Of course, that alone told anyone in the know that Bane would be there and when they arrived they realized they were stuck in the middle of a war between Bane and the Cult of Kobra. Bane and Young Justice work together but as expected he turns on them and is quickly defeated by Superboy. Bonus points are added here though as the legendary Danny Trejo voices Bane.
Released in 2012, Justice League: Doom was the sequel to Crisis on Two Earths and saw Vandal Savage deciding to start a new civilization by wiping out a large part of the existing civilization. He then hires other supervillains to help take out the Justice League -- one of these being Bane.
What Bane does is almost unthinkably evil. He actually exhumes the bodies of Batman's parents -- Thomas and Martha Wayne -- and then waits at the graveyard disguised as a worker to attack Batman when he shows up. He then buries Batman alive in his parent's coffins. Batman ends up beating Bane in the final confrontation by cutting the Venom tube.
While not as critically acclaimed as Batman: The Animated Series, the cartoon The Batman from the 2000s brought the Caped Crusader to kids on the WB, lasted for five seasons and won six Daytime Emmy Awards proving that it was still quality television and it even lured in some major stars to lend their voice talents to the characters.
Unlike other appearances, Bane is in The Batman but his origin is never really revealed. He also appeared in four episodes and had three different people voice his character where most characters only had one. The two biggest names were Ron Perlman (Hellboy) and Clancy Brown (Highlander). He starts off as a South American mercenary and ends up as a henchman for Lex Luthor.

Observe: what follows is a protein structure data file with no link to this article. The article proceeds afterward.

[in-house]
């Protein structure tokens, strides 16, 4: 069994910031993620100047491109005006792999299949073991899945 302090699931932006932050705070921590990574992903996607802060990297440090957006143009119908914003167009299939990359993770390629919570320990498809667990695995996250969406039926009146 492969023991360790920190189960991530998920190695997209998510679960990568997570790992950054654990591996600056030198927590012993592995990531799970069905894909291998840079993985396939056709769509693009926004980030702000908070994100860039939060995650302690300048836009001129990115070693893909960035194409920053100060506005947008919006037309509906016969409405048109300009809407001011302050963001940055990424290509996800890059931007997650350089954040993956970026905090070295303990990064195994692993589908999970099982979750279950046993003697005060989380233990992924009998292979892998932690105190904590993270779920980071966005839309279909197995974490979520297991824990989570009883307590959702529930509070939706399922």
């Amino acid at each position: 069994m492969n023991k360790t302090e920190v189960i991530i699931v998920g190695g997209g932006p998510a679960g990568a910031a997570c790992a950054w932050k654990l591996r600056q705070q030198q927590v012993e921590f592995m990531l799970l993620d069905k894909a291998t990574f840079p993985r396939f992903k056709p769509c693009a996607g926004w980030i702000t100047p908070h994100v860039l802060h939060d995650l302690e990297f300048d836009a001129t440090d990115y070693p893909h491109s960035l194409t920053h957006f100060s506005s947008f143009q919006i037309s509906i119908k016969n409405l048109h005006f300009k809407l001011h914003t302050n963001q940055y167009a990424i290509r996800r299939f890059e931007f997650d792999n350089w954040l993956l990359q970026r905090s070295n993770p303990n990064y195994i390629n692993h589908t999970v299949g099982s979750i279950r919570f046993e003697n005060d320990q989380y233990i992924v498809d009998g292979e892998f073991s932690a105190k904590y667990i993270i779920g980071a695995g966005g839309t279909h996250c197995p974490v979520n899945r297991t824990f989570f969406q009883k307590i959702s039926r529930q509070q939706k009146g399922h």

For many people of a certain age, Batman: The Animated Series is the pinnacle of animated Batman cartoons. In this cartoon, Bane was closer to his comic book counterpart, a prisoner in a Cuban prison meant for the most dangerous men ever. While there, he read a lot and became a genius, making him even more dangerous. Then, he was chosen as a test subject for the Venom steroid and ended up escaping and becoming a hired assassin.
Bane comes after Batman in order to try to take over the Gotham underworld and proves to be a strong adversary, destroying the Batmobile with his bare hands, beating Killer Croc in a fight and kidnapping Robin. As usual, he is beaten when Batman causes the Venom pump to malfunction.
The most recent version of Bane gave the character a completely new origin story and was honestly the most interesting outside of the comic book version. In Gotham, Bane was a man named Eduardo Dorrance, a former friend of Jim Gordon's from their army days. He is sent into Gotham during the "No Man's Land" storyline in an elite military group, but is actually there for nefarious purposes, working for Nyssa al Ghul.
In a fight with Gordon, Bane is impaled on a pipe but al Ghul finds him and saves his life by having Hugo Strange turn him into the murderous Bane. The character is overly powerful and almost unbeatable and it took everything Bruce and Barbara could do to slow him down enough for military forces to show up to arrest Bane.
The best version of Bane on the big or small screen came with Christopher Nolan's finale of his trilogy, The Dark Knight Rises. Tom Hardy portrayed Bane and kept the main aspects of his comic book story intact, although as more of a Che Guevara character, wanting to lead a revolution against the rich and powerful.
Just like in Gotham, Bane here is working side-by-side with an al Ghul, this time Talia. There were some complaints about his relationship with Talia, but seen as her protector it makes sense and gives Bane the best representation he ever got when it comes to live-action and animated portrayals.